Cunningham Piano Company: Historic Piano Company Modernizes the Old
5427 Germantown Ave. Philadelphia PA
"Without craftsmanship, inspiration is a mere reed shaken in the wind.”
The above quote by German composer and pianist Johannes Brahms is exemplified by the work of Philadelphia’s oldest piano company.
The Cunningham Piano Company was started by Patrick J. Cunningham, an Irish immigrant, in 1891. “That makes us 120 years old…ish. Sometime this year we will actually announce or say that this is our 120th birthday,” said Milo Morris, Cunningham’s director of institutional development.
Morris is responsible for all of the non-residential customers. He deals with churches, schools, restaurants, hotels, concert halls, theaters, colleges, and any other organization that comes to Cunningham to purchase a piano that is not for the home. He has worked at Cunningham since September of 2008 and has been an avid piano player since his youth.
Cunningham wasn’t always located in Germantown. Up until Louis Cohen, the factory manager under Patrick Cunningham, took over in the 1930s, the company store was located at 11th and Chestnut streets and the factory sat at 50th Street and Parkside Avenue. The original factory building still remains.
“Louis made some changes, the biggest of which was moving everything up here to Germantown,” Morris said.
When Cohen purchased the store building at 5427 Germantown Ave., it had most recently been a three-story Masonic Temple. Some renovation of the building has been conducted, but that process is not yet complete.
“We were trying to put the third story into use as space for a performing arts organization and we discovered that they only have one bathroom up there. The third floor used to be their ceremonial space, and in the Masonic tradition, women weren’t allowed in there, so they really only needed a men’s room, so now we need to build a ladies’ room up there,” Morris said.
The move to Germantown quickly came with another significant change for the company. After manufacturing pianos since the company’s inception, Cohen decided to halt production during World War II and move the company into another direction.
“You have to keep in mind that back in those days there were over 300 piano companies in the United States manufacturing pianos and about 10 to 12 right here in Philadelphia alone,” Morris said. “So you got 10 to 12 competitors pumping out pianos pretty much at the same rate you are, the market gets pretty saturated pretty quickly.”
After getting many inquiries about piano restoration, Cohen transitioned Cunningham from a manufacturing company to a remanufacturing company and it has been restoring pianos ever since. All of the restoration takes place at Cunningham’s factory, located around the corner from the store at 26 E. Coulter St.
When Cohen left in the 1970s, he handed Cunningham off to his daughters Rose and Dorris. Current co-owners Richard Galassini and Tim Oliver took the company over just a few years ago.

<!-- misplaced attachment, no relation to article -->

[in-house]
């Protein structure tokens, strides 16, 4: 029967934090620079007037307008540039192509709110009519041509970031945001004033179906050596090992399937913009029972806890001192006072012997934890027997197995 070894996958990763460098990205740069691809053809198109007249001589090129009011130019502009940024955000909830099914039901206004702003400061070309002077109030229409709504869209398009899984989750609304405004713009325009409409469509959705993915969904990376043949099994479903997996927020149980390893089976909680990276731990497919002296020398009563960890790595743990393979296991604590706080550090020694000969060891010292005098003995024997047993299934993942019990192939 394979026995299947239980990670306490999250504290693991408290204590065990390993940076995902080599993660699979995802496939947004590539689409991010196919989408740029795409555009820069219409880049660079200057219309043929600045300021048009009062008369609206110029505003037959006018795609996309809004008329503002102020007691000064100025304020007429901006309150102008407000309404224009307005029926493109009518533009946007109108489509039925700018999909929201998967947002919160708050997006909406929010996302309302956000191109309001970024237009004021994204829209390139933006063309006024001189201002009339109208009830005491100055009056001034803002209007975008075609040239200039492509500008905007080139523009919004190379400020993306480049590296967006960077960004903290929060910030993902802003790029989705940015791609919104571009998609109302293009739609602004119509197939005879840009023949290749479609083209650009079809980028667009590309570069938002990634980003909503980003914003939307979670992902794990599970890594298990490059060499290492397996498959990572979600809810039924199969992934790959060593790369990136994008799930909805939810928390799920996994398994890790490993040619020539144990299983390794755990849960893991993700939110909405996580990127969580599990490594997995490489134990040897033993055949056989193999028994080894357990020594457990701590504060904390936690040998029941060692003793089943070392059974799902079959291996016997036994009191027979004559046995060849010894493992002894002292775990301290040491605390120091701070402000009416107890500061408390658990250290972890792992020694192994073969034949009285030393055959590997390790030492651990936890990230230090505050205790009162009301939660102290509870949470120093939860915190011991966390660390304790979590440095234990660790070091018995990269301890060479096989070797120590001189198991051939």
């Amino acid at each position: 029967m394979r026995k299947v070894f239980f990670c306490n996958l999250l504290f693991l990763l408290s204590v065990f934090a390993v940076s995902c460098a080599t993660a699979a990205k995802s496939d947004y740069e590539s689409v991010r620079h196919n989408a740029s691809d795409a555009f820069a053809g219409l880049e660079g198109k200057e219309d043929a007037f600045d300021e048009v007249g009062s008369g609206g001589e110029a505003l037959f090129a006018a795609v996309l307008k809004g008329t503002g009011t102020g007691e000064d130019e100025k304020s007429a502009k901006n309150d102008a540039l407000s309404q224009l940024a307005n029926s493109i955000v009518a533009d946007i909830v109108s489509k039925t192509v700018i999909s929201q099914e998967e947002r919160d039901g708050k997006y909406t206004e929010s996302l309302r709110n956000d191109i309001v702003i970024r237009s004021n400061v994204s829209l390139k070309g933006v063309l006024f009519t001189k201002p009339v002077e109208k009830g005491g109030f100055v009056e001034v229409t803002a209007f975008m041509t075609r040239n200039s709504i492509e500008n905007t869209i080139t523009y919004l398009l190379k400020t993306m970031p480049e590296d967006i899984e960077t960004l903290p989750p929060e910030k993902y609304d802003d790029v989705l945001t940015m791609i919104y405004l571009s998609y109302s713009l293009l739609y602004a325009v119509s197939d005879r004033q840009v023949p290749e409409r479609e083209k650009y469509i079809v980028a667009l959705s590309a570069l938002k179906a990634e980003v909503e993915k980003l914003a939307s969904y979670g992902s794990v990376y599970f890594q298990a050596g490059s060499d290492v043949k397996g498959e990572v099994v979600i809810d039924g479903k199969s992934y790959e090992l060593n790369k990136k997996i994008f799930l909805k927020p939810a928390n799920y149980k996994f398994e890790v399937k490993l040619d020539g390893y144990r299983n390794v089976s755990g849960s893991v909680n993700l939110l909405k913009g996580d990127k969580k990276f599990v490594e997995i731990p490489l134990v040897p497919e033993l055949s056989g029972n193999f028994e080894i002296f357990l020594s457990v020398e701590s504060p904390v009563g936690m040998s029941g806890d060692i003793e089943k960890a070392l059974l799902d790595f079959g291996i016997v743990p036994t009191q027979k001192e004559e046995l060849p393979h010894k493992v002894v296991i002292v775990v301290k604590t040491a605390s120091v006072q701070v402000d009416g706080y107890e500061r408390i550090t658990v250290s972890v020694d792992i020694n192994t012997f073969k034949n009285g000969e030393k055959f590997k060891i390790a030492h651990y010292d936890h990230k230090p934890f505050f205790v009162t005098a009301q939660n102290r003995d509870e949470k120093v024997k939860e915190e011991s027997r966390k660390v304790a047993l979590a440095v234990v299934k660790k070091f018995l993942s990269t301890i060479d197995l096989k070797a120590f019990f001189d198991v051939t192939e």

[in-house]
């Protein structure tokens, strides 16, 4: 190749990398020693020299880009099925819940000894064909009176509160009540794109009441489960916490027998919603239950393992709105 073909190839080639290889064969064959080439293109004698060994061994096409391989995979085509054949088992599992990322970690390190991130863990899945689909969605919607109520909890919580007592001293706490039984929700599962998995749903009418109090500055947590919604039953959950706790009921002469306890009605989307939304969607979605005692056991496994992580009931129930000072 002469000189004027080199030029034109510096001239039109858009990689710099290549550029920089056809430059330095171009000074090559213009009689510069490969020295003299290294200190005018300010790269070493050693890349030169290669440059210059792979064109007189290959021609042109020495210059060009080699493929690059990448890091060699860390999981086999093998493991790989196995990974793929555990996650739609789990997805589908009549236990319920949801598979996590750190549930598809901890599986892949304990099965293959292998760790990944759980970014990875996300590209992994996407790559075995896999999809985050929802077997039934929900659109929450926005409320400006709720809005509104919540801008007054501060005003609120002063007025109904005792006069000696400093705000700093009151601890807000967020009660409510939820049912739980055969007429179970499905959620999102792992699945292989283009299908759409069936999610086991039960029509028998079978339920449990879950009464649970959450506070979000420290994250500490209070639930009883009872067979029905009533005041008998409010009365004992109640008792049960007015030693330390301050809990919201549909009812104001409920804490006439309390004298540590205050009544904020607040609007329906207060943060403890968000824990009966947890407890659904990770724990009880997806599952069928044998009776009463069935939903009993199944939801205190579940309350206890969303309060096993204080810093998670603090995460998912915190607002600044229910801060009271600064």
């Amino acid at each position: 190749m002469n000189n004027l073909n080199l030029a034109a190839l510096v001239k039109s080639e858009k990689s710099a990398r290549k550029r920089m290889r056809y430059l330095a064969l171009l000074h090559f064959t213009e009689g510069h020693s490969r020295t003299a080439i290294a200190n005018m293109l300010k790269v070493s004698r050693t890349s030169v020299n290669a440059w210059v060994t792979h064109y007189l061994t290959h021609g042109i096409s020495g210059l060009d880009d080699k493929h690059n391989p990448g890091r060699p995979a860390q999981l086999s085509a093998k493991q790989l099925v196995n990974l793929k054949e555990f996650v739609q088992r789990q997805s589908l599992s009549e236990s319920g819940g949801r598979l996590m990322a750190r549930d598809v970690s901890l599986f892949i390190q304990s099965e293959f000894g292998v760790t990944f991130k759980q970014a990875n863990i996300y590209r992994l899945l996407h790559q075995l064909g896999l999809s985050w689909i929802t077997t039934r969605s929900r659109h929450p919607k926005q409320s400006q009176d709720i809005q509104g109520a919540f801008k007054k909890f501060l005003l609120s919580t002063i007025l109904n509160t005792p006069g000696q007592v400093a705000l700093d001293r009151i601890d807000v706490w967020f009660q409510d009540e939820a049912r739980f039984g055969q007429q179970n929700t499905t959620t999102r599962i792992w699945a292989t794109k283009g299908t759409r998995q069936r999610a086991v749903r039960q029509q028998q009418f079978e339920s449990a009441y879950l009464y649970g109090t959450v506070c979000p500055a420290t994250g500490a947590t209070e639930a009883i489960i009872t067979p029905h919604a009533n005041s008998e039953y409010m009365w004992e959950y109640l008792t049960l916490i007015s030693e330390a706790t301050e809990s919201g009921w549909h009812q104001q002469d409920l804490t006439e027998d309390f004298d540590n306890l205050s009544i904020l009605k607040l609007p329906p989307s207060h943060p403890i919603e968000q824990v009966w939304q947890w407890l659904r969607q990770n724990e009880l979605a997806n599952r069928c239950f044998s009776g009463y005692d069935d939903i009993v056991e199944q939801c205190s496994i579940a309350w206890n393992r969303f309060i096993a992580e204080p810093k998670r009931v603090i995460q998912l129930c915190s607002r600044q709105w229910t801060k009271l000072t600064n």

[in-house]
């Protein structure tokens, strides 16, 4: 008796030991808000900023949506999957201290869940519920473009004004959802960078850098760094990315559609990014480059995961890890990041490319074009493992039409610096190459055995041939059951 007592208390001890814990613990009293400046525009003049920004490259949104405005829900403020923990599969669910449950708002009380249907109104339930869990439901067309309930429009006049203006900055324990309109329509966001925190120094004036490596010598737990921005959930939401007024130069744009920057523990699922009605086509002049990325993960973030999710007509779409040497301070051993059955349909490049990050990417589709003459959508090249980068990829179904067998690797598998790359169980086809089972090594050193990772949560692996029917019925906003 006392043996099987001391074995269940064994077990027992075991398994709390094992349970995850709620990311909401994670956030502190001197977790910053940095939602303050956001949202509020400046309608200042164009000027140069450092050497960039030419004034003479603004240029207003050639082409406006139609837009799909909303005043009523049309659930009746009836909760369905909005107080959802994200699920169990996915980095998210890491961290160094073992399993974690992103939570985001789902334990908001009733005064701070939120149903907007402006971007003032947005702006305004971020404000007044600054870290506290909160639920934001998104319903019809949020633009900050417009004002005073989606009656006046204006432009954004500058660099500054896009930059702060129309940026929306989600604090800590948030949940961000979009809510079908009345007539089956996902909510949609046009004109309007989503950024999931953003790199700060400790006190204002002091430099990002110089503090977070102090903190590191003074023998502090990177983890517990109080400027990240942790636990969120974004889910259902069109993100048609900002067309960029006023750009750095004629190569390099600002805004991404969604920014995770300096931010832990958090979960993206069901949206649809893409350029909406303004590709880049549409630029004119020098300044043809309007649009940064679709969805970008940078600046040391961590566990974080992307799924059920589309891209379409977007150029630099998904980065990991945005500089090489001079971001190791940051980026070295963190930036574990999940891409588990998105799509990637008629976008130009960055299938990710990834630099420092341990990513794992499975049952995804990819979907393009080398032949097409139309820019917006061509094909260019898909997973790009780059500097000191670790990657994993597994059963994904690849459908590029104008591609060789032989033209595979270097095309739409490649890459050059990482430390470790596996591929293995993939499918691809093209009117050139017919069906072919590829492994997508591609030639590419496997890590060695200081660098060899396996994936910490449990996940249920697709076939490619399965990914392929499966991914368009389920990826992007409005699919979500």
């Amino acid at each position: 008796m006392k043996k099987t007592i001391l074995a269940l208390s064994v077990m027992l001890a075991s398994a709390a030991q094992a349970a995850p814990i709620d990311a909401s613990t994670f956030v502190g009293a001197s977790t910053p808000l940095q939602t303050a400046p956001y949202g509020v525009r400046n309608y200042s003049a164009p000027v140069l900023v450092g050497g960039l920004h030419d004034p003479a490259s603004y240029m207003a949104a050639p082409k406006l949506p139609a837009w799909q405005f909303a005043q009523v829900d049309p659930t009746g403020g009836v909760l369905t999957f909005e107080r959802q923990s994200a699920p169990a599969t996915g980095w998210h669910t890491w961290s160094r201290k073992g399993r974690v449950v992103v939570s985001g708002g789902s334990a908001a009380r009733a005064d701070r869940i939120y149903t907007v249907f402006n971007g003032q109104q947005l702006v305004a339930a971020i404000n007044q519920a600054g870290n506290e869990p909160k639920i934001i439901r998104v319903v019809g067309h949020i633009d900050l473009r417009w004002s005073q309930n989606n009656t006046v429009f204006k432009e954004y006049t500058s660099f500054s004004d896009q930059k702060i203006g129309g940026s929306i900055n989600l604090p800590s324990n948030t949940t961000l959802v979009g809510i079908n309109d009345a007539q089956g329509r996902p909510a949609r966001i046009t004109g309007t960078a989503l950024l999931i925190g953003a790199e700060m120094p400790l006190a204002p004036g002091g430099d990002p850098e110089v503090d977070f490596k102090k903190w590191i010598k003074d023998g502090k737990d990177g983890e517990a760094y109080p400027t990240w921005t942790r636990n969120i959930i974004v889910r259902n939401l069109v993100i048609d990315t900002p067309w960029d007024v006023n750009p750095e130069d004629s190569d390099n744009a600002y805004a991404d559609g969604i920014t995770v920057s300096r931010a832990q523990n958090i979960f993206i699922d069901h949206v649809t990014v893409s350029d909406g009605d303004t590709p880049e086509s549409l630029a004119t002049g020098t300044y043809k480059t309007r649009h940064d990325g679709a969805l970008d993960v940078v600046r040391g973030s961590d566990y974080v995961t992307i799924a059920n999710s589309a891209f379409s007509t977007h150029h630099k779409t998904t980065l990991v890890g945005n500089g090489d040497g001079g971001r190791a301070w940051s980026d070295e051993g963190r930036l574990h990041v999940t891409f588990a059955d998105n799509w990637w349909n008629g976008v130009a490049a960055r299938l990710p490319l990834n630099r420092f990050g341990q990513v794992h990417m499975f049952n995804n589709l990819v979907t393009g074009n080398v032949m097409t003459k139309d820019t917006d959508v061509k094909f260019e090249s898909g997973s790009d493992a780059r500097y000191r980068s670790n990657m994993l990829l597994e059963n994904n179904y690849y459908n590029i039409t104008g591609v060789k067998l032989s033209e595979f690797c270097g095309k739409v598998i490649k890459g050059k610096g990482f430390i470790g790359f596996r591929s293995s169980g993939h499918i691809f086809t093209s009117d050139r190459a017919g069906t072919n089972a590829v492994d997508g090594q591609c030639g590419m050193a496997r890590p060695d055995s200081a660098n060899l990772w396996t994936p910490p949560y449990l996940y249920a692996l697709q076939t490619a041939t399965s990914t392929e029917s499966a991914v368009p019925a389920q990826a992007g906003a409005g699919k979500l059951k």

The Cunningham Piano eventually found itself back in the marketplace. “We’ve had classical artists choose it over Yamaha and Kawai. Those are other pianos that are in that kind of strata of quality, but ours is sizably less expensive mainly because we don’t have the distribution costs that many other manufactures have,” Galassini said.
But the new Cunninghams aren’t the same. “The Cunningham Pianos that you see today are inspired by the original Cunningham Pianos from a very basic skeletal perspective, but they are actually not designed to be what the old piano was,” Morris said.
New technologies have completely changed the way pianos are both manufactured and restored, and Cunningham takes pride in embracing the advancements. “There were a variety of materials that became available to humanity through petrochemical processing,” Morris said. “Some really wacky things happened…a lot of wacky things happened with pianos, too, a lot of which never saw the light of day.”
Many of these advancements did make it past experimental stages. Tuning pins changed as a result of the rise in variety of metal alloys. Finishes, varnishes and lacquers became stronger, more consistent and more reliable.
One of the more significant changes to affect pianos has been the material that the keys are made from. In the past, piano keys were made of ivory, but a 1989 international trade ban was placed on the material.
“Using chemical engineering, the piano industry has created a number of different synthetics to use for the white-key tops,” Morris said. In some cases they mimic the feel of ivory and in others they do not. “Some people prefer to have the feel and texture of an ivory key, and that can be simulated.”
Some changes have also made the wear-and-tear of pianos a little less common. The wippen, the part of the piano that causes the rapid motions of the hammers, used to be made of wood. Over time that wood would wear down, become misshapen or break, Morris said. Now that many wippens are made of a composite material, the rate at which they break down has significantly decreased.
Although Cunningham has occupied Pine Place in Germantown since before the onset of World War II, the site has a history that goes back much further than that. More than 100 years before Cunningham moving to Germantown Avenue, abolitionist and author Louisa May Alcott, author of “Little Women,” was born on the site and spent the first year and a half of her life there.
This article was written and reported by James Riggio and Max Webber for Philadelphia Neighborhoods, a publication of Temple University's Multimedia Urban Reporting Lab, and originally published on April 9, 2011.